To win their argument they need to show that the plan does not conform to EU guidelines on sustainability. What does this mean? 'Well, you can get by with one kidney or one testicle,' jokes Martinez. 'It's sustainable, but it's not something you'd choose. But in terms of the environment it means causing irreversible damage.'Which brings us to the Ebro delta. The delta is one of Europe's most important wetlands and a key breeding and migratory site for birds, including cattle egrets and little egrets, spoonbills, flamingos, purple gallinules and Audouin's gulls. If water is seen as money, then water flowing into the sea is money going to waste.

But the river water nurtures the delta fishing industry and its vast mussel farms. Dams upstream have already caused the delta to sink, and have deprived it of nutrients that would usually come down river and are vital to the future of both fishing and rice-growing in the area. A further loss of fresh water, combined with rising sea levels, could lead to the salination of the entire zone. Ironically, given the purpose of the National Water Plan, there are people in the delta who are without clean drinking water during the summer months.

In the natural course of things, explains Manolo Tomas, for 10 months of the year the river barely reaches the sea, and the mouth of the river is pushed back by salt water. But for two months the river's strong flow pushes the sea back, depositing crucial sediments and maintaining the balance between fresh and salt water. Studies assert that the combination of further dams and draining off water for canals will kill off the delta, along with its specialised ecology. On the contrary, says Matas, the plan will rescue the delta from decline.

In the opinion of Martinez and most of his fellow hydrologists, there is plenty of water in Spain and the problem is not one of supply but of management (far from dying of thirst, per capita, water consumption in Spain is double the world average). For example, Valencia, one of the regions that will benefit from the scheme, has plentiful underground water - as does much of Spain - but it has been polluted by industry. Rather than confront the polluters, they say, the government prefers to bring in more water from elsewhere.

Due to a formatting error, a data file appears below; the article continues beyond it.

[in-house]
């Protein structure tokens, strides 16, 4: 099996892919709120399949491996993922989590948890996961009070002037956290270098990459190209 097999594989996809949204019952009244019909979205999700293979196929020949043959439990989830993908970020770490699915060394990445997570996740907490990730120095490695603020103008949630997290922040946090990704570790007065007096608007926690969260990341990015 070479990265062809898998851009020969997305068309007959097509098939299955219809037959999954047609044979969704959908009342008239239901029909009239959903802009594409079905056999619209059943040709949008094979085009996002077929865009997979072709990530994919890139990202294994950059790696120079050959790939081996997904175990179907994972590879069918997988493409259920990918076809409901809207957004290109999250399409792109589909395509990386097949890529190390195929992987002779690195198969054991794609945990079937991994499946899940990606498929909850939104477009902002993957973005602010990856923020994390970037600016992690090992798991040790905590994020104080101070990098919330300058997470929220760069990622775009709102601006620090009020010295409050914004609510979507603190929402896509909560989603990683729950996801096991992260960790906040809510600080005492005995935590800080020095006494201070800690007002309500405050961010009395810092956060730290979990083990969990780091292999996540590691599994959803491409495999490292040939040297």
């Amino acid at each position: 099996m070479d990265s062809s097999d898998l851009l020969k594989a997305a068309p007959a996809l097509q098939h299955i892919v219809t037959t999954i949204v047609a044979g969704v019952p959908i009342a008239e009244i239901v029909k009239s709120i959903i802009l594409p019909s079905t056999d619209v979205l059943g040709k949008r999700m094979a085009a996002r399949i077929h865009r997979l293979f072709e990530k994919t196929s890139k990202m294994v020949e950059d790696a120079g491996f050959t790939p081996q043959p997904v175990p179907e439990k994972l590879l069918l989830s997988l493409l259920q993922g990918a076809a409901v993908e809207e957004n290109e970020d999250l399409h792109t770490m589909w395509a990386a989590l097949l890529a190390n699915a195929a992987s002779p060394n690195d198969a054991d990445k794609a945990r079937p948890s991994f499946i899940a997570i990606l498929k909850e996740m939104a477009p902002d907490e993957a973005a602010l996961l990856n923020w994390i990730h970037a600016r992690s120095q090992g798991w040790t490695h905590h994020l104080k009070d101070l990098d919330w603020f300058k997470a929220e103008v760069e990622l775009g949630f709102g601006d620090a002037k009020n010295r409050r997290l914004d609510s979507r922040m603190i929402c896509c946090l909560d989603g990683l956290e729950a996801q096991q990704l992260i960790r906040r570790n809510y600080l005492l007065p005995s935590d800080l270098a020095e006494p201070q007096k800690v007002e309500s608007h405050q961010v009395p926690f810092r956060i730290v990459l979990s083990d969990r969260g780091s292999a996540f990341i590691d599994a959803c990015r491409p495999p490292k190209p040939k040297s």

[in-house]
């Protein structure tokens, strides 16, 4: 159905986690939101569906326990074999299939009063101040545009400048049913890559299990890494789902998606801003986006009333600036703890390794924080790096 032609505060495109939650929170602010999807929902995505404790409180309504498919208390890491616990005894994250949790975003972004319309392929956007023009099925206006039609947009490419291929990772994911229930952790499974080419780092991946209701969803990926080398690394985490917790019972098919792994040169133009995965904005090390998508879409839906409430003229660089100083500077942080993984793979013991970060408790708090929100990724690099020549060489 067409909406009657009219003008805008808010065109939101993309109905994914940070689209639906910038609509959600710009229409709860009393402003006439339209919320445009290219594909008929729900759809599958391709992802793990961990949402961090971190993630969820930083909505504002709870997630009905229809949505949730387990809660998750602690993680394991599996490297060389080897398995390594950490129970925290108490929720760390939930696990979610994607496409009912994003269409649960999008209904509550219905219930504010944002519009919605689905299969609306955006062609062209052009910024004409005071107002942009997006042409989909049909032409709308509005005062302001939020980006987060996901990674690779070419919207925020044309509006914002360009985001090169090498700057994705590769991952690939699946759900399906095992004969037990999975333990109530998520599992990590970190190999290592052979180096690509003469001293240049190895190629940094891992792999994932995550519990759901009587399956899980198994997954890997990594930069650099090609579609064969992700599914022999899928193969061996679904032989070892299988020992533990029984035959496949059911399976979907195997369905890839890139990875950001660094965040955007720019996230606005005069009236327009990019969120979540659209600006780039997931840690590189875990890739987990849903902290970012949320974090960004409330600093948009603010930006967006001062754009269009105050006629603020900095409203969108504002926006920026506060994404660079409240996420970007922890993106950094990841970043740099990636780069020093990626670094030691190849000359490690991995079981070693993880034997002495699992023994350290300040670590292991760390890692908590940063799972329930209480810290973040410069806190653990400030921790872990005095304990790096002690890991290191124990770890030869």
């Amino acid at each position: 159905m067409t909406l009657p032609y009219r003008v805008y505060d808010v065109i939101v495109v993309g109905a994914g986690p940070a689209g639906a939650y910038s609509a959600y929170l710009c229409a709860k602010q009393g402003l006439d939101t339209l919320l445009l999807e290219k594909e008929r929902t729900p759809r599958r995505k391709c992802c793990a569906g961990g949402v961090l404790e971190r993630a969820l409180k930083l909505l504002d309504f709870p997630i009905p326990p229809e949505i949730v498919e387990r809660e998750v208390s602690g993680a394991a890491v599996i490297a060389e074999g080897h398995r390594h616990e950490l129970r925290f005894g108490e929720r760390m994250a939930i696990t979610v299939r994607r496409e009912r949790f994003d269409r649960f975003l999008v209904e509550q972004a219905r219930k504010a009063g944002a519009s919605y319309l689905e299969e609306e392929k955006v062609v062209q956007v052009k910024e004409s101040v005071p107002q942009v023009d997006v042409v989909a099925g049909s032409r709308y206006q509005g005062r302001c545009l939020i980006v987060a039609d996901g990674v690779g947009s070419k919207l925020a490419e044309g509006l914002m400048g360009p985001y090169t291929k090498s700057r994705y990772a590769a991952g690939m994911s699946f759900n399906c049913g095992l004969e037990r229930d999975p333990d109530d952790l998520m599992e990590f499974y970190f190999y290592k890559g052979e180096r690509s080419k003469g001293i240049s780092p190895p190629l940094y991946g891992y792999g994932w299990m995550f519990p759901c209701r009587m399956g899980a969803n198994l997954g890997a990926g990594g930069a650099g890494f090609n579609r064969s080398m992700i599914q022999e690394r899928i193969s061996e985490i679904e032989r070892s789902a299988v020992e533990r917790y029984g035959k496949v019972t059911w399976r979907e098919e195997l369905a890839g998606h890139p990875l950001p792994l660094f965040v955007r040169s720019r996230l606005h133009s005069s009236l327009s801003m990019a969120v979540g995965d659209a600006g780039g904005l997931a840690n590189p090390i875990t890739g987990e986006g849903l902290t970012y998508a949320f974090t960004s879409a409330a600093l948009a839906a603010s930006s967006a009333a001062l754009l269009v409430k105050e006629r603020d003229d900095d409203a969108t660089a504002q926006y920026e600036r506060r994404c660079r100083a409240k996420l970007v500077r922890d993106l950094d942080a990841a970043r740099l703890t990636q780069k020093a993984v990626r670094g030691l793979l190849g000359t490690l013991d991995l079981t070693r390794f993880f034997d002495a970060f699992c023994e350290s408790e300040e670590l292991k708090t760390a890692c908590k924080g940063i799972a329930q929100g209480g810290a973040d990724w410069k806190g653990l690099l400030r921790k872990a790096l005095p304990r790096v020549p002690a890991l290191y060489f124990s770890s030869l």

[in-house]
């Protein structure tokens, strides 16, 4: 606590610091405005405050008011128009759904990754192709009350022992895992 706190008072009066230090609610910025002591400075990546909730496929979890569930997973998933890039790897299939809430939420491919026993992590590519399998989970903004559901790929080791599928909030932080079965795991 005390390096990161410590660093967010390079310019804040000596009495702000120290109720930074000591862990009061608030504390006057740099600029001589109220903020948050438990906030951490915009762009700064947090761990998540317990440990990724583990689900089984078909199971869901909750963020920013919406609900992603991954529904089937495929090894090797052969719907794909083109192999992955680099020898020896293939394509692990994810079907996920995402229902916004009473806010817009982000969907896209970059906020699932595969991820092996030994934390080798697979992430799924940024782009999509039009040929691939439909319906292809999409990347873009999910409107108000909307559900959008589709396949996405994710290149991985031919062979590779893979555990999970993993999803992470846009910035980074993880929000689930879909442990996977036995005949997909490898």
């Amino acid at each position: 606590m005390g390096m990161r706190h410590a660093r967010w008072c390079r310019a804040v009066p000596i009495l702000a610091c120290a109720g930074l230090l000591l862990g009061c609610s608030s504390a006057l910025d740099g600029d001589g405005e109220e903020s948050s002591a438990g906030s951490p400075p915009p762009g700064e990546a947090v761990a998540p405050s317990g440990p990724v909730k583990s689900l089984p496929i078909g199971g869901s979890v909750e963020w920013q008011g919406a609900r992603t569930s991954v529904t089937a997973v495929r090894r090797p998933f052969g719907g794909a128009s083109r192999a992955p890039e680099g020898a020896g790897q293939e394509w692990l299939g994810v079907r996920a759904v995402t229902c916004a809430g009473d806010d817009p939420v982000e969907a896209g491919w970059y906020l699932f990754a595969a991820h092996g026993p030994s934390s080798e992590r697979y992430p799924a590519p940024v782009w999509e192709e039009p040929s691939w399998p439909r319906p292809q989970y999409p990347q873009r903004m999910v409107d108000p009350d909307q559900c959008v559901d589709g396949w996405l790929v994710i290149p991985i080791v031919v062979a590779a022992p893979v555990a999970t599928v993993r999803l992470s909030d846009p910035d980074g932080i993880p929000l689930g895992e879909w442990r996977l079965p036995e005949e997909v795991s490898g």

The scheme's opponents call for what they term a 'new culture of water', in which water is not seen as a commodity but as a resource that has an aesthetic as well as an economic value. A river is beautiful - you can swim or fish in it, or simply sit on its banks, whereas a dammed river is ugly and often dangerous. Furthermore, they say it is erroneous to claim that everyone has a right to have access to as much water as they want, and that rivers should not be dammed and diverted and the countryside vandalised simply because it is commercially viable to do so.

For now, Solano can stand in the Calle Luis Buñuel and look out over his bleak but beautiful valley. 'We've been fighting this for 20 years,' he says. 'But we are weak. Only 18,000 people live in this area, so there are no votes to be won or lost. All we can do is fight. And hope. You're a man of the world, but I'm from here, from Artieda. If you lose your job, eventually you'll find another one. If I lose this, I lose everything. This is my life.'


Asociación Río Aragón-COAGRET